Schmidt’s argument that the validity of the South Dakota convictions should be tested by the Minnesota Constitution raises conflict of laws questions that we have not previously addressed. Clearly, the legislature did not expressly authorize such a collateral challenge when it included convictions from other states as “qualified prior impaired driving incidents” that could be used to enhance a Minnesota DWI. See Minn. Stat. §§ 169A.03, subds. 20(5), 21(4), & 22, 169A.24, subd. 1(1). The only legislative restriction was that the foreign conviction be for a crime that is in conformity with the Minnesota impaired driving statutes. See Minn. Stat. § 169A.03, subds. 20(5) and 21(4). Thus, in Pilger v. State, we concluded that a defendant could not collaterally challenge a North Dakota prior conviction that was offered to increase his criminal history score on grounds that the conviction was based on a guilty plea that violated North Dakota’s rules. 337 N.W.2d 695, 698 (Minn. 1983). We said:
There may be cases in which the sentencing court, in determining the defendant’s criminal history score, should look at the procedure that led to the prior conviction. Generally, however, the trial court should only have to determine if the defendant was convicted and if the conviction was for an offense that corresponds to an offense in Minnesota.
The only other context in which we have addressed analogous conflict of laws issues is in determining the admissibility in a Minnesota prosecution of evidence that was obtained in another state. Thus, in State v. Lucas, we held that tape recordings of phone conversations made in Wisconsin were admissible in Minnesota because, although they would have been inadmissible under a Wisconsin rule, they were not illegally obtained under either Minnesota or Wisconsin law. 372 N.W.2d 731, 736-37 (Minn. 1985). We considered the several conflict of laws approaches that are used by other states in deciding such evidentiary issues: (1) the “mechanical” approach, that determines admissibility by the law of the forum state; (2) the “significant relationship” or “group of contacts” approach that looks to which state has the greater interest in the process by which the evidence was obtained; (3) the “governmental interest” approach that weighs the interests of the forum state against those of the state in which the evidence was obtained; and (4) the “exclusionary rule” approach that incorporates the policies underlying each state’s exclusionary rules of evidence. Id.; 1 Wayne R. LaFave, Search and Seizure § 1.5(c), at 175-86 (4th ed. 2004). We opted for the exclusionary rule approach and held that suppression in Minnesota was not necessary to deter police misconduct or to assure judicial integrity in Minnesota. Lucas, 372 N.W.2d at 737.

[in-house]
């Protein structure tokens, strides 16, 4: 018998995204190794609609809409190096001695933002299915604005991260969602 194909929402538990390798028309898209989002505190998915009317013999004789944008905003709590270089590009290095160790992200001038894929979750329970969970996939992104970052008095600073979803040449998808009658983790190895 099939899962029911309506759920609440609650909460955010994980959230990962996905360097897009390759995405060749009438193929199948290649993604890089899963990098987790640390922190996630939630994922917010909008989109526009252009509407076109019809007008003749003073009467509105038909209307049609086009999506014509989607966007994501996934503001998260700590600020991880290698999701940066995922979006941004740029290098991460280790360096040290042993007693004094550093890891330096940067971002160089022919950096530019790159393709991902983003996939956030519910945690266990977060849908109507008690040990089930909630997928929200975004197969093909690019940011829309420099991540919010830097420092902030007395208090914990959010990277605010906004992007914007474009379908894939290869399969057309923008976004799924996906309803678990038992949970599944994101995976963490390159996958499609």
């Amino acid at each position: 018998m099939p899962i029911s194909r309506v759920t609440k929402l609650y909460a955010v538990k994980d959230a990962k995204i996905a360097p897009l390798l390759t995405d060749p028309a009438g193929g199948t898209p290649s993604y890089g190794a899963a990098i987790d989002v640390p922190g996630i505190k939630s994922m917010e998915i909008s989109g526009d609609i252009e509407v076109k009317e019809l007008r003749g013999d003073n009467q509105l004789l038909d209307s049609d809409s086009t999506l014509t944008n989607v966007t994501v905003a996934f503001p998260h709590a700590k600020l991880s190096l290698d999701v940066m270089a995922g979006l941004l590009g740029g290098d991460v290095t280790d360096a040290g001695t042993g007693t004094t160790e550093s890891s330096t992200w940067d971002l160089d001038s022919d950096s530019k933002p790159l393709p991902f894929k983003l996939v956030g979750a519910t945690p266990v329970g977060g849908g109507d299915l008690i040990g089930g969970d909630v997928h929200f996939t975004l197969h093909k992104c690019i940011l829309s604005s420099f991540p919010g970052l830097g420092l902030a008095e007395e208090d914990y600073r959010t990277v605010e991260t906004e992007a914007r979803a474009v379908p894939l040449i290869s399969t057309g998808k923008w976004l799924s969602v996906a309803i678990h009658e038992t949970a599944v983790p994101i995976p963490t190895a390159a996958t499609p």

Recently, in State v. Heaney, we again examined the various conflict of laws approaches in deciding whether Minnesota medical privilege objections could be made to the admissibility of blood-alcohol evidence that was lawfully obtained in Wisconsin and would have been admissible under Wisconsin law. 689 N.W.2d 168, 171, 173-74 (Minn. 2004). We concluded that, because the evidence was lawfully obtained and the law of the search state did not make it inadmissible, the exclusionary rule approach was not appropriate. Id. at 172. Instead, we considered a “traditional conflict of laws analysis” and then rejected both the mechanical law of the forum and the better rule of law approaches in favor of the most significant relationship approach. Id. at 174-77. We held that Wisconsin had the most significant relationship to the blood test and that there was no strong public policy reason in Minnesota for excluding the evidence. Id. at 177.
Of course, Lucas and Heaney are not directly applicable because they dealt with the admissibility of evidence obtained in another state, whereas the present case deals with the effect of a judgment rendered in another state. But the guidance that we take from those cases is that we need to consider various conflict of laws approaches and select the one that is most relevant to the issue presented.
We now turn to the question of whether the validity of the South Dakota convictions should be determined under South Dakota or Minnesota law. For some of the same reasons mentioned in Heaney, we conclude that the significant relationship approach is most relevant to this question because it best enables the weighing of the policy interests of both states.